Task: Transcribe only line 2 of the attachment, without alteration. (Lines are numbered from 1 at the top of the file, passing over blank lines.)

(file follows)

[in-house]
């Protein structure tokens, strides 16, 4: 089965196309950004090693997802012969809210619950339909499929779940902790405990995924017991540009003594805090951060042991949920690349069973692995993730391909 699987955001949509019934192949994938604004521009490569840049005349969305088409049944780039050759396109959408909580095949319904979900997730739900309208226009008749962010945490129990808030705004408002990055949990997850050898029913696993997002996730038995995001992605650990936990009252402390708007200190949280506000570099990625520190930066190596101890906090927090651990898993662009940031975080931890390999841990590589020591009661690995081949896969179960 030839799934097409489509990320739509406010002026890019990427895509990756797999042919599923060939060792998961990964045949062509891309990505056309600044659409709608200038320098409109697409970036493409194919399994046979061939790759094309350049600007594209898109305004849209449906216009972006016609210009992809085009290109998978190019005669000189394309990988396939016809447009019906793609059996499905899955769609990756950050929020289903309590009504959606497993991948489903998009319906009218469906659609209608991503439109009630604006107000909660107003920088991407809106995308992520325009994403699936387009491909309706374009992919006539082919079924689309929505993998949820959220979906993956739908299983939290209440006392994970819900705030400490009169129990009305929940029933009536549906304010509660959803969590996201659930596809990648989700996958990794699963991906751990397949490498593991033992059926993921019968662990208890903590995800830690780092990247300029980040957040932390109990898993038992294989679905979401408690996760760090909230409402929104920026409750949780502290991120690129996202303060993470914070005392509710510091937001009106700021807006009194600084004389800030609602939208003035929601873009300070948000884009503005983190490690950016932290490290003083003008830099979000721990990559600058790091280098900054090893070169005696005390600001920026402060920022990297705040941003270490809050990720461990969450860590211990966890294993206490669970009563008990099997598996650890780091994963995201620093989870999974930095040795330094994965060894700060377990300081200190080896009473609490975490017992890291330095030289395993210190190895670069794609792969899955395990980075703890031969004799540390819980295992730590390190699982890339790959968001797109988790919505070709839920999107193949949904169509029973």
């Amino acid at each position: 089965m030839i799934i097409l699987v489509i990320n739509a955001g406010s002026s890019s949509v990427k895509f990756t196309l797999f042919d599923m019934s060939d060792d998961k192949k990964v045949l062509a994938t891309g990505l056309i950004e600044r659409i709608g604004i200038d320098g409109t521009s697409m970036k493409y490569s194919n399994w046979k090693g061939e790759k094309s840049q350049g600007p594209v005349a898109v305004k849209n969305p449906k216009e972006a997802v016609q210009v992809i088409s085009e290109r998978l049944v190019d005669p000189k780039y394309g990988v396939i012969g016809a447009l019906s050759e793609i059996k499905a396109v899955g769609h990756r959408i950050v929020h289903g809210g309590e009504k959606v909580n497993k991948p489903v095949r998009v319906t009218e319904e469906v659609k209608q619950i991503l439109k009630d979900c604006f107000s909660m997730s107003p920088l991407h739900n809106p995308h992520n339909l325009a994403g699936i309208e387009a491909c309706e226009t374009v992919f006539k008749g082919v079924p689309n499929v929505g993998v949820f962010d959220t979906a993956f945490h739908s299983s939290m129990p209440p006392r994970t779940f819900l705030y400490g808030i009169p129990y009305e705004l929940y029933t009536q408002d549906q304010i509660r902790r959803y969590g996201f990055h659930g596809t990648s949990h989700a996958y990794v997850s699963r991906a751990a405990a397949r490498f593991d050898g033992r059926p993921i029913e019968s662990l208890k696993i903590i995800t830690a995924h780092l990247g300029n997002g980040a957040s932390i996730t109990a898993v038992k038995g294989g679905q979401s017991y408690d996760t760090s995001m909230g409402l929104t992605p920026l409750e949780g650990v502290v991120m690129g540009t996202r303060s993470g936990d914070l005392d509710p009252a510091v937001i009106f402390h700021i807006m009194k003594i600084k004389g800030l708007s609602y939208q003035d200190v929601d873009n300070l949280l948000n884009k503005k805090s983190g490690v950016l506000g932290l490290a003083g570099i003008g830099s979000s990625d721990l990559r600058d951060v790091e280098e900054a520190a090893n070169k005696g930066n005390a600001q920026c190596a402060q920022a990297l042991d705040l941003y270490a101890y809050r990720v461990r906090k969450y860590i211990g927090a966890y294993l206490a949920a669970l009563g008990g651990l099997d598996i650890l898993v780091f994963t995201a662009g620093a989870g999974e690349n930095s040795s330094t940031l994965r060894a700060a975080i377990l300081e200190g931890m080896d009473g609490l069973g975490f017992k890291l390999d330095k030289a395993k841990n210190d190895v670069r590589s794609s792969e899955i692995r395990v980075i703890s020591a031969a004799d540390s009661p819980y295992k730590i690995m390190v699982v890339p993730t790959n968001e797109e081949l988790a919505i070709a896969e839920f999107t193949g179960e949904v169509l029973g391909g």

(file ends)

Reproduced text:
């Protein structure tokens, strides 16, 4: 089965196309950004090693997802012969809210619950339909499929779940902790405990995924017991540009003594805090951060042991949920690349069973692995993730391909 699987955001949509019934192949994938604004521009490569840049005349969305088409049944780039050759396109959408909580095949319904979900997730739900309208226009008749962010945490129990808030705004408002990055949990997850050898029913696993997002996730038995995001992605650990936990009252402390708007200190949280506000570099990625520190930066190596101890906090927090651990898993662009940031975080931890390999841990590589020591009661690995081949896969179960 030839799934097409489509990320739509406010002026890019990427895509990756797999042919599923060939060792998961990964045949062509891309990505056309600044659409709608200038320098409109697409970036493409194919399994046979061939790759094309350049600007594209898109305004849209449906216009972006016609210009992809085009290109998978190019005669000189394309990988396939016809447009019906793609059996499905899955769609990756950050929020289903309590009504959606497993991948489903998009319906009218469906659609209608991503439109009630604006107000909660107003920088991407809106995308992520325009994403699936387009491909309706374009992919006539082919079924689309929505993998949820959220979906993956739908299983939290209440006392994970819900705030400490009169129990009305929940029933009536549906304010509660959803969590996201659930596809990648989700996958990794699963991906751990397949490498593991033992059926993921019968662990208890903590995800830690780092990247300029980040957040932390109990898993038992294989679905979401408690996760760090909230409402929104920026409750949780502290991120690129996202303060993470914070005392509710510091937001009106700021807006009194600084004389800030609602939208003035929601873009300070948000884009503005983190490690950016932290490290003083003008830099979000721990990559600058790091280098900054090893070169005696005390600001920026402060920022990297705040941003270490809050990720461990969450860590211990966890294993206490669970009563008990099997598996650890780091994963995201620093989870999974930095040795330094994965060894700060377990300081200190080896009473609490975490017992890291330095030289395993210190190895670069794609792969899955395990980075703890031969004799540390819980295992730590390190699982890339790959968001797109988790919505070709839920999107193949949904169509029973």